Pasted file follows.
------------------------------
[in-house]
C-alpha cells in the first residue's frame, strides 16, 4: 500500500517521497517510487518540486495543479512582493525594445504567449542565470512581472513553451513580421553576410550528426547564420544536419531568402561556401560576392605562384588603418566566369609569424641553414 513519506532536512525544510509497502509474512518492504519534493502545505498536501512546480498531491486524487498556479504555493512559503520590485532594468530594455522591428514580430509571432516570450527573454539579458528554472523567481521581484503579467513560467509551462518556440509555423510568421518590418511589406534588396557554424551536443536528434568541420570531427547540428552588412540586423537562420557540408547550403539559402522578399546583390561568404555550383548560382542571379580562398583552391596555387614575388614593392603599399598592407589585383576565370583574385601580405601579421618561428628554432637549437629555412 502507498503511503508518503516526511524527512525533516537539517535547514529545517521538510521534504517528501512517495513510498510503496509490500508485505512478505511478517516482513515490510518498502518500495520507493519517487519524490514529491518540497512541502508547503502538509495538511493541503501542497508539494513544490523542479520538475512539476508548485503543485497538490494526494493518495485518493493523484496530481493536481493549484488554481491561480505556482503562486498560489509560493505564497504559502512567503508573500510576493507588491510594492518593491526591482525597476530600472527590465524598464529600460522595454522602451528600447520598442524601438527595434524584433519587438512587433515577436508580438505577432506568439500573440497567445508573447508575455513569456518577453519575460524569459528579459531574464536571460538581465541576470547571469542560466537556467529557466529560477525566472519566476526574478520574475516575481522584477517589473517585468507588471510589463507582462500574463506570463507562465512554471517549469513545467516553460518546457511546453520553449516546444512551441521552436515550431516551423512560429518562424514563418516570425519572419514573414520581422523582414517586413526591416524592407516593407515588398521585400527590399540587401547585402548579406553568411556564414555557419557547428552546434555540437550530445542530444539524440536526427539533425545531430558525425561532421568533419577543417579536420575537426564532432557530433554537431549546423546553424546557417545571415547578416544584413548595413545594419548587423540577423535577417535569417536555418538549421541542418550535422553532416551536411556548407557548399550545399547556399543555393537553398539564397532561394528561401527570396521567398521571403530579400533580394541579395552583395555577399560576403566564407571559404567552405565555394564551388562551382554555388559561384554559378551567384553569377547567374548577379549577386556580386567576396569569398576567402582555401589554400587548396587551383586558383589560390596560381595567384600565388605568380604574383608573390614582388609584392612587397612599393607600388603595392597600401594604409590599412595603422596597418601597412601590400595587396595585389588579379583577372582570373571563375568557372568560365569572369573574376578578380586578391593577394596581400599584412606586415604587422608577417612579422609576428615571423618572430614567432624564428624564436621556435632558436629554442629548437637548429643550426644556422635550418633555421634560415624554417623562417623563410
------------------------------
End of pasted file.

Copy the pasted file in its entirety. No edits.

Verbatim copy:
[in-house]
C-alpha cells in the first residue's frame, strides 16, 4: 500500500517521497517510487518540486495543479512582493525594445504567449542565470512581472513553451513580421553576410550528426547564420544536419531568402561556401560576392605562384588603418566566369609569424641553414 513519506532536512525544510509497502509474512518492504519534493502545505498536501512546480498531491486524487498556479504555493512559503520590485532594468530594455522591428514580430509571432516570450527573454539579458528554472523567481521581484503579467513560467509551462518556440509555423510568421518590418511589406534588396557554424551536443536528434568541420570531427547540428552588412540586423537562420557540408547550403539559402522578399546583390561568404555550383548560382542571379580562398583552391596555387614575388614593392603599399598592407589585383576565370583574385601580405601579421618561428628554432637549437629555412 502507498503511503508518503516526511524527512525533516537539517535547514529545517521538510521534504517528501512517495513510498510503496509490500508485505512478505511478517516482513515490510518498502518500495520507493519517487519524490514529491518540497512541502508547503502538509495538511493541503501542497508539494513544490523542479520538475512539476508548485503543485497538490494526494493518495485518493493523484496530481493536481493549484488554481491561480505556482503562486498560489509560493505564497504559502512567503508573500510576493507588491510594492518593491526591482525597476530600472527590465524598464529600460522595454522602451528600447520598442524601438527595434524584433519587438512587433515577436508580438505577432506568439500573440497567445508573447508575455513569456518577453519575460524569459528579459531574464536571460538581465541576470547571469542560466537556467529557466529560477525566472519566476526574478520574475516575481522584477517589473517585468507588471510589463507582462500574463506570463507562465512554471517549469513545467516553460518546457511546453520553449516546444512551441521552436515550431516551423512560429518562424514563418516570425519572419514573414520581422523582414517586413526591416524592407516593407515588398521585400527590399540587401547585402548579406553568411556564414555557419557547428552546434555540437550530445542530444539524440536526427539533425545531430558525425561532421568533419577543417579536420575537426564532432557530433554537431549546423546553424546557417545571415547578416544584413548595413545594419548587423540577423535577417535569417536555418538549421541542418550535422553532416551536411556548407557548399550545399547556399543555393537553398539564397532561394528561401527570396521567398521571403530579400533580394541579395552583395555577399560576403566564407571559404567552405565555394564551388562551382554555388559561384554559378551567384553569377547567374548577379549577386556580386567576396569569398576567402582555401589554400587548396587551383586558383589560390596560381595567384600565388605568380604574383608573390614582388609584392612587397612599393607600388603595392597600401594604409590599412595603422596597418601597412601590400595587396595585389588579379583577372582570373571563375568557372568560365569572369573574376578578380586578391593577394596581400599584412606586415604587422608577417612579422609576428615571423618572430614567432624564428624564436621556435632558436629554442629548437637548429643550426644556422635550418633555421634560415624554417623562417623563410